picture courtesy: rajesh k.c www.rajeshkc.com
Even the Khumbu reported choked villages in October, full of trekkers, and situation of not finding accomodation starting to happen. Read this in this Nepalitimes Article.
It is difficult to say if this is a blessing or a curse. Tourism entrepreneurs who are reading this might have a shine in their eyes, and even have tears of joy (we are back in business! yaaah!) but the trekker who wants to peacefully enjoy his walking holiday will be like, how can I avoid this rush (damn, sounds like mass tourism!)
There is good news for both parties though. And you can read it in that article hyperlinked above, or in the synopsis right here. Some years ago, the idea of a trans Himalayan trekking route, stretching from Pakistan, and including Tibet, Nepal for most of the way, India and Sikkim began to emerge, and was called the Great Himalayan Trail. The idea was to create this trail that would take several months to complete, but would offer options for people to enter at a particular point and exit at another, giving rise to possibilities of several custom trips (and side trips)... this might save the industry in Nepal... creating increased possibilities for both industry professionals and for the clients alike, so that everyone does not have to tread the same ground.
This has multiple benefits of course. The trekking dominated tourism of Nepal, has mostly been limited to the Annapurna Region, the Everest Region and the Lantang Region, in that order. It is not that trekkers do not go to other areas, but few and far between (good for them, but a small critical mass is required for the industry as a whole and the infrastructure to develop). Also, for too long, these three areas have been the only ones to benefit directly form the tourism Dollar (Oops, should I rather say Euro or Pound?) so its high time the rest of Nepal (which is equally if not more beautiful) gets its share too.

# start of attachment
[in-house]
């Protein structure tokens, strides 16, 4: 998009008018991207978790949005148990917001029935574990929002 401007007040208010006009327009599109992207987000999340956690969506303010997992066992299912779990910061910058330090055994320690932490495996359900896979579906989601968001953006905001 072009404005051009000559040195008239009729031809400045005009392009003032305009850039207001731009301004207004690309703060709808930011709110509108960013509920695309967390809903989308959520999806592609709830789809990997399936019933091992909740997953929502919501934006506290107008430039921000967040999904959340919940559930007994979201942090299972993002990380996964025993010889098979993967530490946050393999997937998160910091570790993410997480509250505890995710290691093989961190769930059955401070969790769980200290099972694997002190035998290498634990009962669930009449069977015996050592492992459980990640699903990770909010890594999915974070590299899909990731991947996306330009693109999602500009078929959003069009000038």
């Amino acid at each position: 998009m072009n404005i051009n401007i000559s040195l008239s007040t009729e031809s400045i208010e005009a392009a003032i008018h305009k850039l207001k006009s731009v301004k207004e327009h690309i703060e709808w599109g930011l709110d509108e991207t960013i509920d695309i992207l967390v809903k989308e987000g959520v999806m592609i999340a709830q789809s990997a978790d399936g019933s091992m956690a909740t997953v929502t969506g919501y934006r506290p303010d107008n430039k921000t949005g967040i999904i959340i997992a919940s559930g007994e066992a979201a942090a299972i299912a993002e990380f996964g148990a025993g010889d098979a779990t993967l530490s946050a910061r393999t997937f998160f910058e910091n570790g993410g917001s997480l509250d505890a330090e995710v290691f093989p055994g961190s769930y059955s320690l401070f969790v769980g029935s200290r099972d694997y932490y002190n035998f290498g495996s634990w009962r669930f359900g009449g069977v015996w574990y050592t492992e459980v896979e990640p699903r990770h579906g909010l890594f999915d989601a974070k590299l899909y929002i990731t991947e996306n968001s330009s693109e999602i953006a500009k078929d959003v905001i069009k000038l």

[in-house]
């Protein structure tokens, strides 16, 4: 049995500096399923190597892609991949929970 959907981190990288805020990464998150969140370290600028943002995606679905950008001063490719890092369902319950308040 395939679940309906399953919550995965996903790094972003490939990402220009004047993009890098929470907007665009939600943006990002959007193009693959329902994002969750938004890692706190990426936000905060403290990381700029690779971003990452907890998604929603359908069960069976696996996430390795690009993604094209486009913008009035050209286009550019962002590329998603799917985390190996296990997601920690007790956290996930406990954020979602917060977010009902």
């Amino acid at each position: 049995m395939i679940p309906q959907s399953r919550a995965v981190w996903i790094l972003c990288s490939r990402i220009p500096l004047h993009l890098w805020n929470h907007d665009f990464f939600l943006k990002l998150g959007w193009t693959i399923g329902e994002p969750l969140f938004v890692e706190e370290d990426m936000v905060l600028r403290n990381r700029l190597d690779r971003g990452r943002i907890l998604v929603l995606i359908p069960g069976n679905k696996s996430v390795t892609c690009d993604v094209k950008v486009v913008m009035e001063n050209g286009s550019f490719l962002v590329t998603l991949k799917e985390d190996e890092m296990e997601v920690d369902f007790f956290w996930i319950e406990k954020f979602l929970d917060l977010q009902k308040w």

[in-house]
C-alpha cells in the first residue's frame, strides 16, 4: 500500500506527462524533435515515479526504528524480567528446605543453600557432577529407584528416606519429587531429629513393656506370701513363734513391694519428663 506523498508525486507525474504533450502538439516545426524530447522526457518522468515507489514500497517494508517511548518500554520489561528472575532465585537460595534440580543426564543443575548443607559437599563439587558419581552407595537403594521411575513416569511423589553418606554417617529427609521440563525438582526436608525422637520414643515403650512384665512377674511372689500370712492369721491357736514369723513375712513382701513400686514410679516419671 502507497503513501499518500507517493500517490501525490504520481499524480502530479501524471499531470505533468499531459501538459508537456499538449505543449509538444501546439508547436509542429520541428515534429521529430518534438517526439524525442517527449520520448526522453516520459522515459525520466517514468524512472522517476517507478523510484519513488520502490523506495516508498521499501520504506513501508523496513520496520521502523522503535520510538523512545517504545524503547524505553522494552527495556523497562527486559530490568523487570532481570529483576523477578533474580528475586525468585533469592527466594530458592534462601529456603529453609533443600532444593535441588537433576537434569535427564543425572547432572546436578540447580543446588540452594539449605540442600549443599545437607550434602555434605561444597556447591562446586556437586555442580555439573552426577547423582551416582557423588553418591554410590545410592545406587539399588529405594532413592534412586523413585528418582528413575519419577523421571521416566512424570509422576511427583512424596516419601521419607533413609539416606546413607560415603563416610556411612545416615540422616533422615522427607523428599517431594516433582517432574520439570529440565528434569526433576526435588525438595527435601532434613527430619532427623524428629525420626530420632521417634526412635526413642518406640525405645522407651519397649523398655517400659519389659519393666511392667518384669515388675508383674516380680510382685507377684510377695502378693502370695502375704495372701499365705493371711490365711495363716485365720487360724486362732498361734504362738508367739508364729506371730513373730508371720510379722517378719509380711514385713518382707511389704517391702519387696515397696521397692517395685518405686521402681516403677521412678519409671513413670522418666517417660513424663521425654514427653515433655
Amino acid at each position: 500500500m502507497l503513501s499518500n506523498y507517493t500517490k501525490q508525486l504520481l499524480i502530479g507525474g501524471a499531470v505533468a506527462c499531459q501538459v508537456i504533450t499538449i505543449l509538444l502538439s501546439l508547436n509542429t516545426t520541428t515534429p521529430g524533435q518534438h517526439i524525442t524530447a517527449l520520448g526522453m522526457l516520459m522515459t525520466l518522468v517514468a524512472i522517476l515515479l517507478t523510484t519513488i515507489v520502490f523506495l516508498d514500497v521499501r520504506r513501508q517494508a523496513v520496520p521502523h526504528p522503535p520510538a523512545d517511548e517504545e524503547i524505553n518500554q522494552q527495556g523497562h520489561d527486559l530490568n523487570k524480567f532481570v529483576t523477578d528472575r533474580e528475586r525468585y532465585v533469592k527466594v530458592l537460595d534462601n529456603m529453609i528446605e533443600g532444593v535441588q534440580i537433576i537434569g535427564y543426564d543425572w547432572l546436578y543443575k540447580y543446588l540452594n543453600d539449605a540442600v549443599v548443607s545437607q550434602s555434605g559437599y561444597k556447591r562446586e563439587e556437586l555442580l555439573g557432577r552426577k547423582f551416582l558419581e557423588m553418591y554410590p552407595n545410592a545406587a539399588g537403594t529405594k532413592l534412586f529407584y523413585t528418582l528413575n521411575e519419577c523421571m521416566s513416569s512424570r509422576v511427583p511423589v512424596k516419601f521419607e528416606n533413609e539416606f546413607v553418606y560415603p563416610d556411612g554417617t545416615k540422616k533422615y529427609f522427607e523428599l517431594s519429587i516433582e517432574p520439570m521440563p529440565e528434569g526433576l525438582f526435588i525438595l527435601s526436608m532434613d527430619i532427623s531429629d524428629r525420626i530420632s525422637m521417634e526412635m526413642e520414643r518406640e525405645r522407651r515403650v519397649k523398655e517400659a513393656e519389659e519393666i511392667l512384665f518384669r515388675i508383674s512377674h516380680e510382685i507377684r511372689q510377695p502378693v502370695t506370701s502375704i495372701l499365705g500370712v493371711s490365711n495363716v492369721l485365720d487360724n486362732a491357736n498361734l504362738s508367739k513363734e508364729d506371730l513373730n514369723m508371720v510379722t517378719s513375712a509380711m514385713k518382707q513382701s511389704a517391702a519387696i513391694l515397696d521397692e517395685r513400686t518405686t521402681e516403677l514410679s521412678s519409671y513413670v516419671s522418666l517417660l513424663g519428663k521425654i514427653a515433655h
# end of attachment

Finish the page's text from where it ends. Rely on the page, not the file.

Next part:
Only recently has new routes such as the Chepang Hill Trail (to Chitwan), Renjo La Trail (Everest Region), the Tamang Heritage Trail (Langtang Region), and Nar Phu Valley trips (Annapurna Region) been worked on and marketed. Good news is trekking these new routes can result in (thankfully) smaller number of other trekkers.
Of course, traditional off the beaten trails like Dolpo, Kanchenjunga, Gauri Shankar Area and Humla have always been there and are reasonably developed, but for normal holiday makers with normal budgets, these are a bit expensive.
1. Time your trek in the beginning or end of the tourism season. This will ensure that the villages are not crowded. You will also do something really responsible by doing this. Help spread the tourism season a bit more. Nepal is still beautiful. So when is this
Spring before season timings: early Feb or late April, May
Fall before season timings: End August or Late November, December
2. Be drastic, and choose to come in summer. Yeah, yeah everyone talks about the monsoon and all, but there are tons of areas in the rain shadow, and trekking in summer can be real real cool up there! Places like Manang, Mustang (ok, thats a bit expensive), Gosainkunda etc, can be real fun. We actually even have a big group coming next year in June - (peak summer/rainy season)to go up to Everest Base Camp, and i tell you, they WILL have a blast!
3. Forget the race to EBC, ABC, Kanjin Gompa, and try some of the Off the Beaten Trails... You will notice a drastic difference in the charm of trekking there.
4. Wait a few years, train a lot, and hit the Trans Himalayan Trail for three months, from Pakistan to the Northeastern border of India.
See you in the mountains!